"Are white women and women of color really allies?” "What are the differences in the issues that each face in the workplace?” "How can we forge greater collaboration between white women and women of color?”
That was the description for the "Bold Conversations” session I attended at The Forum on Workplace Inclusion earlier this year. Before the session, I felt some apprehension but knew I had to attend. I want to support, in any way I can, the power of all women.
This session was held in a curtained off area in the large exhibit hall of the Minneapolis Convention Center. It was not a quiet space. Two facilitators had arranged folding chairs in a circle. I was one of the first to arrive, and took a seat. I felt tense and awkward. Perhaps others felt the same way.
Another 14 women trickled in. They were aged early 20s to late 50s and represented all races. There was one man, an African American in his late 20s. I was one of the three white women there. Because it was hard to hear in the space, the facilitators asked that we pull our chairs closer together, to the point where are our knees were almost touching. This was definitely going to be an intimate conversion.
The facilitators asked us to begin by introducing ourselves and stating why we selected this session. The reasons for attending ranged from wanting to improve relationships with women at work to wanting to learn how to advance careers. One African American women spoke of being frustrated with her white female boss always wanted to be "nice” — rather than being real and getting to the heart of the issues in their department. When she tried to push her boss to go deeper, she was told she was being disrespectful and aggressive. She felt she was being labeled that way due to her race.
Most of the women of color in the group — Asian, Hispanic and African American— spoke of being the only person or woman of color in her department. Several spoke of feeling invisible at work.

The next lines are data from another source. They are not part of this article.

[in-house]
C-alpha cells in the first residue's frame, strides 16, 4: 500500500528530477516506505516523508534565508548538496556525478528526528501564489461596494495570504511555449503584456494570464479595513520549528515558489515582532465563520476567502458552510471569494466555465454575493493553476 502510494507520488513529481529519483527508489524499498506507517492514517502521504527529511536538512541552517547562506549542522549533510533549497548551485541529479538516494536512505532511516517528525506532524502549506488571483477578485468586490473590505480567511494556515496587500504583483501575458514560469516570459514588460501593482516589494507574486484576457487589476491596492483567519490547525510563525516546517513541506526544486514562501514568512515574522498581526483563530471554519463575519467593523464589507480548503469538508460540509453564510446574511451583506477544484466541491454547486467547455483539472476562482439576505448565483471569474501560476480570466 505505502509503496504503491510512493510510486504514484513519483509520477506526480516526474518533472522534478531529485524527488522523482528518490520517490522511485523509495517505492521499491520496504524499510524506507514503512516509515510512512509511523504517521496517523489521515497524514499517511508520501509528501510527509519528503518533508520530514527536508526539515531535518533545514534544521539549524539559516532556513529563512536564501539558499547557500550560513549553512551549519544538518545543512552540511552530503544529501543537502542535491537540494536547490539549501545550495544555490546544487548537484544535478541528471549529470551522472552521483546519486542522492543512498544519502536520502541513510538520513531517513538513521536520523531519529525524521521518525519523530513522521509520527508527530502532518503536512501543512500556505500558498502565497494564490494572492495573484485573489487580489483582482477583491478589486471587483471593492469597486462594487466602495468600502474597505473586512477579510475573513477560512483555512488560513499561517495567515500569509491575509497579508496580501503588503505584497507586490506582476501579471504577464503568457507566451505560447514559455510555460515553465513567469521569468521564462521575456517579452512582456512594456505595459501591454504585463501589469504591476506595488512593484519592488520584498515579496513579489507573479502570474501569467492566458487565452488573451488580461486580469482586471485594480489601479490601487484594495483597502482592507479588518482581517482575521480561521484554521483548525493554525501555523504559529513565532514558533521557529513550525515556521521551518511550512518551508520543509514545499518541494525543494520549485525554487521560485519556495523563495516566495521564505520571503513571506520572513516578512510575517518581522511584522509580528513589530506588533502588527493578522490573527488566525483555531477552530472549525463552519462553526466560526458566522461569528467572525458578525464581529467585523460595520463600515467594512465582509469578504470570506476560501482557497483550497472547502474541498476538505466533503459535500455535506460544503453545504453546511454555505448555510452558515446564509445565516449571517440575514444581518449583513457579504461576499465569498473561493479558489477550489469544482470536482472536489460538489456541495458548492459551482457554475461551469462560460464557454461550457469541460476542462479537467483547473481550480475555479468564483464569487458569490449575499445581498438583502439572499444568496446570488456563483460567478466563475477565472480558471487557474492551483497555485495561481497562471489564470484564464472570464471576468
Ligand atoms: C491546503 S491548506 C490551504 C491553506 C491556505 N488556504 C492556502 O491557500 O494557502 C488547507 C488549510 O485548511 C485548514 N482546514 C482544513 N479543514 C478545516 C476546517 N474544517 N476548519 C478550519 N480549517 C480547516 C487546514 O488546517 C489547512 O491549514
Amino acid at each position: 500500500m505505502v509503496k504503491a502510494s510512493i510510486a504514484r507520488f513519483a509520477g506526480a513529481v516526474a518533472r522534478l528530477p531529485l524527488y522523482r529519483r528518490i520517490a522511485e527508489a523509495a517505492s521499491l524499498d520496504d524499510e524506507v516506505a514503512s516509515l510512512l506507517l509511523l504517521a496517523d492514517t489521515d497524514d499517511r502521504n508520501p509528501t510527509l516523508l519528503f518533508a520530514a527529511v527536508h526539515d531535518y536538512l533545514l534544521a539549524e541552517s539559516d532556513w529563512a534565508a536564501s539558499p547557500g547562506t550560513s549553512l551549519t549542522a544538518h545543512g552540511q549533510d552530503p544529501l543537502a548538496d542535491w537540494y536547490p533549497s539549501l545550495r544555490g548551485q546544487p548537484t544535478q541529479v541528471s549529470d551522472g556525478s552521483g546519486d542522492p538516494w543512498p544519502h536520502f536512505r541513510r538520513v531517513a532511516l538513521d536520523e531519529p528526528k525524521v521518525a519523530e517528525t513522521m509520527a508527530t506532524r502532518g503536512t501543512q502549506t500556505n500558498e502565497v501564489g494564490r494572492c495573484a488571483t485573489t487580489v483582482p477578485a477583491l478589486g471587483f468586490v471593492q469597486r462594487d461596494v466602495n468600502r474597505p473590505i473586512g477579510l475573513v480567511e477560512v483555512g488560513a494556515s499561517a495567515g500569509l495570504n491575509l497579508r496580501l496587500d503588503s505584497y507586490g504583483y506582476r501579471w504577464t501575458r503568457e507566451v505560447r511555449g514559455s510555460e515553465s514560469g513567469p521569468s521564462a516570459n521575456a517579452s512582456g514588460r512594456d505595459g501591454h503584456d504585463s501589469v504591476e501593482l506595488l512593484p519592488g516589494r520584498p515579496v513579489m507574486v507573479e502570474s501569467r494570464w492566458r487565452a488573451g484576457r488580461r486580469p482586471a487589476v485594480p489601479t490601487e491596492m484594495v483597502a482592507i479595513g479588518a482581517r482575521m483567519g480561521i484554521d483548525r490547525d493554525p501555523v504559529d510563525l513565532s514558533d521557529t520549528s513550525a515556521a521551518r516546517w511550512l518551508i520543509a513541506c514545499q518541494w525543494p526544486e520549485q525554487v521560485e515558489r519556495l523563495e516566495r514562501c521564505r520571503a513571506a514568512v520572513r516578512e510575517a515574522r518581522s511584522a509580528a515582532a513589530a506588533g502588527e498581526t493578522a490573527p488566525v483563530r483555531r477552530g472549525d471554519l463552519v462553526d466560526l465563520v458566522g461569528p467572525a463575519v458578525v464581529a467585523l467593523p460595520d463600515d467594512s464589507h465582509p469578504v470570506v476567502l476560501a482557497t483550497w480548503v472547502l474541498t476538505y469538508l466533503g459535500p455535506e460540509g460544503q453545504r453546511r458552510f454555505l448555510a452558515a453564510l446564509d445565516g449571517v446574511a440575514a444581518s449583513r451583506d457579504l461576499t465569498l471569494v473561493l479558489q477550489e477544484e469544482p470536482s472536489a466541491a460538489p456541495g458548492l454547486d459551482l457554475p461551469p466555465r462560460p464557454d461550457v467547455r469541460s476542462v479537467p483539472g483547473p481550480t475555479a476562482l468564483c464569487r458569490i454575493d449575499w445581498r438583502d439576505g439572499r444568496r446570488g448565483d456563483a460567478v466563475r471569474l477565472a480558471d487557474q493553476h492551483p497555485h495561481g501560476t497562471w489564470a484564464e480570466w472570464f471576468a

One young woman of Indian descent spoke, with tears in her eyes, of being ignored in meetings and wanting to be invited to the table. My gut reaction kicked in and I blurted out, "You can’t wait to be invited because you never may be invited, you just have to take your seat at the table!” The African American woman in her late 50s seated right next to me said, "No, no, no. You are so far off with your thinking. That was not how I was raised. When I started working, my father told me to keep my skirt down, don’t mess with the white man’s money and be a good girl.” There was an awkward silence as we looked at each other and around the circle. I felt embarrassed and could feel my face turn red. Had I just offended most of the women in the circle?
Another African American woman and an Asian woman spoke about feeling uncomfortable speaking up at work. One African American woman said, "That has not been my experience. I was raised to believe I could be whatever I wanted to be. That I have every right to have a seat at the table and a voice in the conversation.” She then turned to the Indian woman and gave her ideas on how to improve her confidence so that she would feel strong enough to speak up.
One of the facilitators then turned the discussion back to me and the woman next to me to see if we were okay. We turned to each other and I said I was glad this happened because I had a "light bulb moment” where I realized that not every woman’s childhood messages and experiences where the same as mine.
She agreed and said she got more insight into how a Caucasian woman may be thinking. I said I felt like we were getting to the real issues and reasons why white women and women of color are not as united as we hope.
As the session ended, we went around the circle again and each said what we hoped for the future. I said I hoped for more bold conversations like this one where we can learn from one another. We can all hope and work toward more learning and growth, for every woman.
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